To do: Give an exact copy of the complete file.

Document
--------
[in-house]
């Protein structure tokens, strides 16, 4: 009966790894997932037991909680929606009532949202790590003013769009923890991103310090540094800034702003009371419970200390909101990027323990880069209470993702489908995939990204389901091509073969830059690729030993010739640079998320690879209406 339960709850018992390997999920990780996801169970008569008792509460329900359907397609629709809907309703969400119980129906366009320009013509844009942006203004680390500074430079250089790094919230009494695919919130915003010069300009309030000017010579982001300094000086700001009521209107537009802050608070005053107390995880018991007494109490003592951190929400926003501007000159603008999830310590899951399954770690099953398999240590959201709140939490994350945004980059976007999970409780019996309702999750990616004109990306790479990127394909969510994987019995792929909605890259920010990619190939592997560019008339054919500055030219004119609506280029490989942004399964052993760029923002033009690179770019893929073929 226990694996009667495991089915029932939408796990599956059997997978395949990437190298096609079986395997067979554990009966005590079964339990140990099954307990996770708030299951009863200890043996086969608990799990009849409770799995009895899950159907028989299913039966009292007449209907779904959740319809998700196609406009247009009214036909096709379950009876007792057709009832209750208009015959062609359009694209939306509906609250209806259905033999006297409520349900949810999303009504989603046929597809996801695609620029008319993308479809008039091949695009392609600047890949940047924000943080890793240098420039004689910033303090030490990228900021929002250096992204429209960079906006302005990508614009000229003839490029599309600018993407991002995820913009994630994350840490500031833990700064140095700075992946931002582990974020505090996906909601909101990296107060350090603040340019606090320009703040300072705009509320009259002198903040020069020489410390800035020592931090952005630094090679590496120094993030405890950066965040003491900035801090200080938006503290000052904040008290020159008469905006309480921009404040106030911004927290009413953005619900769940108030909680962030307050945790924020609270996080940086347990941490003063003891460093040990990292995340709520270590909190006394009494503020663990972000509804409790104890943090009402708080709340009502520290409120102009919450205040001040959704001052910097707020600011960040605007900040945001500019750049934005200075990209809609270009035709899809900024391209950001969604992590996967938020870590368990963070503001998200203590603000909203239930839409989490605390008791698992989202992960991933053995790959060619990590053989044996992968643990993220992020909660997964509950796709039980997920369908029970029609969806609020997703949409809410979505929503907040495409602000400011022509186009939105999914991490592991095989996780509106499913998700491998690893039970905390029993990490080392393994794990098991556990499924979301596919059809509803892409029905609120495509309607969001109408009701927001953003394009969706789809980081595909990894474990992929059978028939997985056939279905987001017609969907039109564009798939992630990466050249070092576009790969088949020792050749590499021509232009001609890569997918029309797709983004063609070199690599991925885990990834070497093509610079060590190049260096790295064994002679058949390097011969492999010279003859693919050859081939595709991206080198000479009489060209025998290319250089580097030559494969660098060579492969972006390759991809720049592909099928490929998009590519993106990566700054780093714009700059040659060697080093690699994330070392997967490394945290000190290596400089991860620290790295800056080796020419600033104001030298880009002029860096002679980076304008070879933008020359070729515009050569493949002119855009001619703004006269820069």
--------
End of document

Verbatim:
[in-house]
């Protein structure tokens, strides 16, 4: 009966790894997932037991909680929606009532949202790590003013769009923890991103310090540094800034702003009371419970200390909101990027323990880069209470993702489908995939990204389901091509073969830059690729030993010739640079998320690879209406 339960709850018992390997999920990780996801169970008569008792509460329900359907397609629709809907309703969400119980129906366009320009013509844009942006203004680390500074430079250089790094919230009494695919919130915003010069300009309030000017010579982001300094000086700001009521209107537009802050608070005053107390995880018991007494109490003592951190929400926003501007000159603008999830310590899951399954770690099953398999240590959201709140939490994350945004980059976007999970409780019996309702999750990616004109990306790479990127394909969510994987019995792929909605890259920010990619190939592997560019008339054919500055030219004119609506280029490989942004399964052993760029923002033009690179770019893929073929 226990694996009667495991089915029932939408796990599956059997997978395949990437190298096609079986395997067979554990009966005590079964339990140990099954307990996770708030299951009863200890043996086969608990799990009849409770799995009895899950159907028989299913039966009292007449209907779904959740319809998700196609406009247009009214036909096709379950009876007792057709009832209750208009015959062609359009694209939306509906609250209806259905033999006297409520349900949810999303009504989603046929597809996801695609620029008319993308479809008039091949695009392609600047890949940047924000943080890793240098420039004689910033303090030490990228900021929002250096992204429209960079906006302005990508614009000229003839490029599309600018993407991002995820913009994630994350840490500031833990700064140095700075992946931002582990974020505090996906909601909101990296107060350090603040340019606090320009703040300072705009509320009259002198903040020069020489410390800035020592931090952005630094090679590496120094993030405890950066965040003491900035801090200080938006503290000052904040008290020159008469905006309480921009404040106030911004927290009413953005619900769940108030909680962030307050945790924020609270996080940086347990941490003063003891460093040990990292995340709520270590909190006394009494503020663990972000509804409790104890943090009402708080709340009502520290409120102009919450205040001040959704001052910097707020600011960040605007900040945001500019750049934005200075990209809609270009035709899809900024391209950001969604992590996967938020870590368990963070503001998200203590603000909203239930839409989490605390008791698992989202992960991933053995790959060619990590053989044996992968643990993220992020909660997964509950796709039980997920369908029970029609969806609020997703949409809410979505929503907040495409602000400011022509186009939105999914991490592991095989996780509106499913998700491998690893039970905390029993990490080392393994794990098991556990499924979301596919059809509803892409029905609120495509309607969001109408009701927001953003394009969706789809980081595909990894474990992929059978028939997985056939279905987001017609969907039109564009798939992630990466050249070092576009790969088949020792050749590499021509232009001609890569997918029309797709983004063609070199690599991925885990990834070497093509610079060590190049260096790295064994002679058949390097011969492999010279003859693919050859081939595709991206080198000479009489060209025998290319250089580097030559494969660098060579492969972006390759991809720049592909099928490929998009590519993106990566700054780093714009700059040659060697080093690699994330070392997967490394945290000190290596400089991860620290790295800056080796020419600033104001030298880009002029860096002679980076304008070879933008020359070729515009050569493949002119855009001619703004006269820069």